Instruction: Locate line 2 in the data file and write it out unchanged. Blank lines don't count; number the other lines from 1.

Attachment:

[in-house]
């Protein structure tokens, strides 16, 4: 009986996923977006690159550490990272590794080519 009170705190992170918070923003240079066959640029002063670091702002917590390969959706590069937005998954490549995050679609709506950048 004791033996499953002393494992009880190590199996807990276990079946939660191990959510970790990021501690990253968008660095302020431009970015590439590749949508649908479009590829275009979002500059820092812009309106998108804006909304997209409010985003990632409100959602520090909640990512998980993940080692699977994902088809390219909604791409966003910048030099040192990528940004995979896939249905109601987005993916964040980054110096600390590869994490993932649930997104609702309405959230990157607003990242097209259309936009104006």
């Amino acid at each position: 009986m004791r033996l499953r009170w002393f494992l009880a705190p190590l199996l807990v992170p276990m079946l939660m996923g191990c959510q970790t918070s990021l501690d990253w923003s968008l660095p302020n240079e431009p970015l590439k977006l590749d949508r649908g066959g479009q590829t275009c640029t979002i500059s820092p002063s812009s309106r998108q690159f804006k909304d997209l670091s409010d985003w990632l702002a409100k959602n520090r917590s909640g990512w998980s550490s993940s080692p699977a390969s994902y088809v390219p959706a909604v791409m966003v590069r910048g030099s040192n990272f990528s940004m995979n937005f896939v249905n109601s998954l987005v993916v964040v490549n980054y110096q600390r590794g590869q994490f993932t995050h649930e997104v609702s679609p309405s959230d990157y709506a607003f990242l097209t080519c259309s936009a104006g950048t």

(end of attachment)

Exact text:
């Protein structure tokens, strides 16, 4: 009986996923977006690159550490990272590794080519 009170705190992170918070923003240079066959640029002063670091702002917590390969959706590069937005998954490549995050679609709506950048 004791033996499953002393494992009880190590199996807990276990079946939660191990959510970790990021501690990253968008660095302020431009970015590439590749949508649908479009590829275009979002500059820092812009309106998108804006909304997209409010985003990632409100959602520090909640990512998980993940080692699977994902088809390219909604791409966003910048030099040192990528940004995979896939249905109601987005993916964040980054110096600390590869994490993932649930997104609702309405959230990157607003990242097209259309936009104006």